The new Berlinale boss Tricia Tuttle (53) wants to show larger film titles on the screen at the International Film Festival in the future. “We are not talking about a comprehensive, radical change to the program,” Tuttle told the German Press Agency in Berlin. “I think it’s just about evolution and clarity and maybe reclaiming some of the bigger film titles for the Berlinale over time.” The American took over the directorship of the film festival at the beginning of April.

Tuttle emphasized that she would like to see productions shown at the festival have more influence on the international film business. It’s not about changing the way the program is designed. Rather, she wants to help distributors, program designers and critics find films in the program in order to distribute them to a wider audience in the international market.

Tuttle succeeds the dual leadership of Carlo Chatrian and Mariette Rissenbeek. This is the first time that a woman is at the helm of the Berlinale. She only recently moved to Berlin, she said. Now she is learning German. Things are progressing well, but slowly. German is a difficult language.

Tuttle already knows everyday life as festival director well

The 53-year-old appears self-confident. After all, she knows the day-to-day life of being a festival director well: in England she ran the BFI London Film Festival and the London LGBTQIA Film Festival – the acronym stands for lesbian, gay, bisexual, transsexual, intersex, queer and others. She also held senior positions at the British Film Institute (BFI) and the British Academy of Film and Television (BAFTA), for example.

The new leader expects a first public challenge this Wednesday in the Bundestag: The controversial incidents at the Bear Gala will then be discussed in the Culture Committee. In addition to Tuttle, former Berlinale managing director Rissenbeek and Minister of State for Culture Claudia Roth (Greens) are also expected.

During the closing gala in February, the Middle East conflict was mentioned several times. Numerous jury members and award winners called for a ceasefire in the Gaza war verbally or with badges. Statements also spoke of apartheid in connection with the situation in the territories occupied by Israel and of genocide with regard to the army’s actions in Gaza.

Tuttle: This year was very difficult for the Berlinale team

Afterwards there was numerous criticism including accusations of hatred of Israel and anti-Semitism. “I know that this year has been very difficult for the team. No matter what the festival team did, someone was always dissatisfied. That’s a big burden and a lot of stress,” said Tuttle, referring to the debate.

“I think it was unfortunate that in the end we no longer talked about the films and the directors, but rather about the discourse and politics around them.” This year, as an outsider, she understood that the debate in Germany was a little different than internationally. “I think filmmakers from outside don’t fully understand the sensitivity when it comes to the question of how to interpret anti-Semitism here in Germany.”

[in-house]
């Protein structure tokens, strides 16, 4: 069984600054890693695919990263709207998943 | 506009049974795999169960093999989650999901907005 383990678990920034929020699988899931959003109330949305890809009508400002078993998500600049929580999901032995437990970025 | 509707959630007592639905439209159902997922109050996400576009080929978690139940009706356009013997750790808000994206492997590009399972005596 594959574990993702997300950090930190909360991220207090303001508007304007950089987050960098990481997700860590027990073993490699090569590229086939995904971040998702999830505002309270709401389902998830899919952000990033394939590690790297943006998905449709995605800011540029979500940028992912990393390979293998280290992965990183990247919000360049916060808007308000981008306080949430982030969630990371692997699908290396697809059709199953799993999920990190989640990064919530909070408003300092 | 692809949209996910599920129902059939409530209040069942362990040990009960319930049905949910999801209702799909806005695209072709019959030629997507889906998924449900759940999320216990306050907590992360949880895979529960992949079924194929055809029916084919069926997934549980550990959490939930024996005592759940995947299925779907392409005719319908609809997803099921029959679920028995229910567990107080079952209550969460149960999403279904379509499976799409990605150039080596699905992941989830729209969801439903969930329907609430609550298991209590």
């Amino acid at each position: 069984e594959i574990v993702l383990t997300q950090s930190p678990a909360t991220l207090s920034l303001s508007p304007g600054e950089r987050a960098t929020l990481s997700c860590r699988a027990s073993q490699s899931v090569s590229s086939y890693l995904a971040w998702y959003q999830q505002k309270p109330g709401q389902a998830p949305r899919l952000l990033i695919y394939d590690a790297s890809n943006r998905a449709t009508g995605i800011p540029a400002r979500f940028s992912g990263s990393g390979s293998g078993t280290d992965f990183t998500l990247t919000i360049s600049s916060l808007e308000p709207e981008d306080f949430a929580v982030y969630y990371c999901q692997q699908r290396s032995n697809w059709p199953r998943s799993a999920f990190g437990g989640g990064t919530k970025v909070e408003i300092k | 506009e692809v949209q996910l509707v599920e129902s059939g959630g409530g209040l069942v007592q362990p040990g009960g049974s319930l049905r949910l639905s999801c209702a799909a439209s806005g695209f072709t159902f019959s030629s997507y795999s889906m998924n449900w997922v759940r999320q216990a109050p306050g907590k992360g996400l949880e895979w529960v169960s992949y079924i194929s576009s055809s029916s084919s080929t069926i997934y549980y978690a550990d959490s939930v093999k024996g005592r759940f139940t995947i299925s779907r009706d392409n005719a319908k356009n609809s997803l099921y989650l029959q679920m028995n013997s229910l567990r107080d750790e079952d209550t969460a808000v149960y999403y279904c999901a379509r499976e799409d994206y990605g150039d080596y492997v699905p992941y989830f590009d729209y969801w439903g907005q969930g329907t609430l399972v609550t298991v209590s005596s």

Tuttle expects the process to be ongoing. It is true that people cannot reach agreement on political issues such as the Middle East conflict through film festivals alone. But films could change the way we think about the world. “I think cinema is one of the few cultural spaces right now where understanding can take place. Telling stories allows us to see the world through other people’s eyes and through other lenses,” Tuttle said. The Berlinale should remain a space for dialogue across national, cultural and political ideas. “It’s a place where people can learn from each other and listen to each other.”

More clarity in section profiles

Tuttle still has some time before her first Berlinale. The 75th edition of the film festival is scheduled for February 13-23, 2025. She has already planned a lot. She would like to create clearer demarcations in the Berlinale series again. “The program was great.” However, she hears from distributors, critics and visitors that they find it “a bit difficult to find your way around the sections”. There could be more clarity there. Tuttle also wants to create a multi-level management structure. There are currently a number of positions advertised on the Berlinale website, including top positions.

She wants to pay attention to German films and talent. When she went to Great Britain, she noticed that many Brits looked down on the cinema there. “Sometimes I have the feeling that this is also the case in Germany, but there are great films here.” Ilker Çatak’s Oscar-nominated drama “The Teacher’s Room” blew her away.

Tuttle also wants a diversity of voices and perspectives within the festival – for example in the representation of female directors. “Most festivals have now started to spotlight, promote and showcase female filmmakers,” says Tuttle. Nevertheless, there is still a lot to be done in the film industry – “especially when you look at the films in the top 100 international box office grosses, which are still dominated by male filmmakers.”